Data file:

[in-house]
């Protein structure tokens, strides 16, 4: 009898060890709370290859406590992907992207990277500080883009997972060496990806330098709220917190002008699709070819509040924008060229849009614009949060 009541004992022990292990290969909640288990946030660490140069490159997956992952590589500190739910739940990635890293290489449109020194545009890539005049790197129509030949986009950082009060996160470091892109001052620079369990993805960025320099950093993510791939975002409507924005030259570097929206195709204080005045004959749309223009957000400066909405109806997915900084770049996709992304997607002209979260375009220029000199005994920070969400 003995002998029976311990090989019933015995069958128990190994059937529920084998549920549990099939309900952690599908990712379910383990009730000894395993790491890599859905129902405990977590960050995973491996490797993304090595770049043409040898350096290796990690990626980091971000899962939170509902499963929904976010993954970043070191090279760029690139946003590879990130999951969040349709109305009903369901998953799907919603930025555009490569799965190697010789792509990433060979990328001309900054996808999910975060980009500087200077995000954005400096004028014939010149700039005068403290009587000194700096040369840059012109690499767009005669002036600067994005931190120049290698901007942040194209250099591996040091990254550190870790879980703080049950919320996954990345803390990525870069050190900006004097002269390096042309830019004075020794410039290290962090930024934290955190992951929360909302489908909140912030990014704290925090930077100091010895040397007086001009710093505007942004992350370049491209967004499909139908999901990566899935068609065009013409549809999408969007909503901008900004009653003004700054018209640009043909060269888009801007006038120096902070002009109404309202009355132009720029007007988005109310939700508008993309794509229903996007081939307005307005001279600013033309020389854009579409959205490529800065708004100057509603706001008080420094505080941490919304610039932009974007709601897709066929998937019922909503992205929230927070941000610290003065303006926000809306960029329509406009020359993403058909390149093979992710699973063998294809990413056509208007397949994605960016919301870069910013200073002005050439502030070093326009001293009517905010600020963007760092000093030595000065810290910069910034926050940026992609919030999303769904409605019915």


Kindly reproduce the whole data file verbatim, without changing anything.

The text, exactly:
[in-house]
């Protein structure tokens, strides 16, 4: 009898060890709370290859406590992907992207990277500080883009997972060496990806330098709220917190002008699709070819509040924008060229849009614009949060 009541004992022990292990290969909640288990946030660490140069490159997956992952590589500190739910739940990635890293290489449109020194545009890539005049790197129509030949986009950082009060996160470091892109001052620079369990993805960025320099950093993510791939975002409507924005030259570097929206195709204080005045004959749309223009957000400066909405109806997915900084770049996709992304997607002209979260375009220029000199005994920070969400 003995002998029976311990090989019933015995069958128990190994059937529920084998549920549990099939309900952690599908990712379910383990009730000894395993790491890599859905129902405990977590960050995973491996490797993304090595770049043409040898350096290796990690990626980091971000899962939170509902499963929904976010993954970043070191090279760029690139946003590879990130999951969040349709109305009903369901998953799907919603930025555009490569799965190697010789792509990433060979990328001309900054996808999910975060980009500087200077995000954005400096004028014939010149700039005068403290009587000194700096040369840059012109690499767009005669002036600067994005931190120049290698901007942040194209250099591996040091990254550190870790879980703080049950919320996954990345803390990525870069050190900006004097002269390096042309830019004075020794410039290290962090930024934290955190992951929360909302489908909140912030990014704290925090930077100091010895040397007086001009710093505007942004992350370049491209967004499909139908999901990566899935068609065009013409549809999408969007909503901008900004009653003004700054018209640009043909060269888009801007006038120096902070002009109404309202009355132009720029007007988005109310939700508008993309794509229903996007081939307005307005001279600013033309020389854009579409959205490529800065708004100057509603706001008080420094505080941490919304610039932009974007709601897709066929998937019922909503992205929230927070941000610290003065303006926000809306960029329509406009020359993403058909390149093979992710699973063998294809990413056509208007397949994605960016919301870069910013200073002005050439502030070093326009001293009517905010600020963007760092000093030595000065810290910069910034926050940026992609919030999303769904409605019915």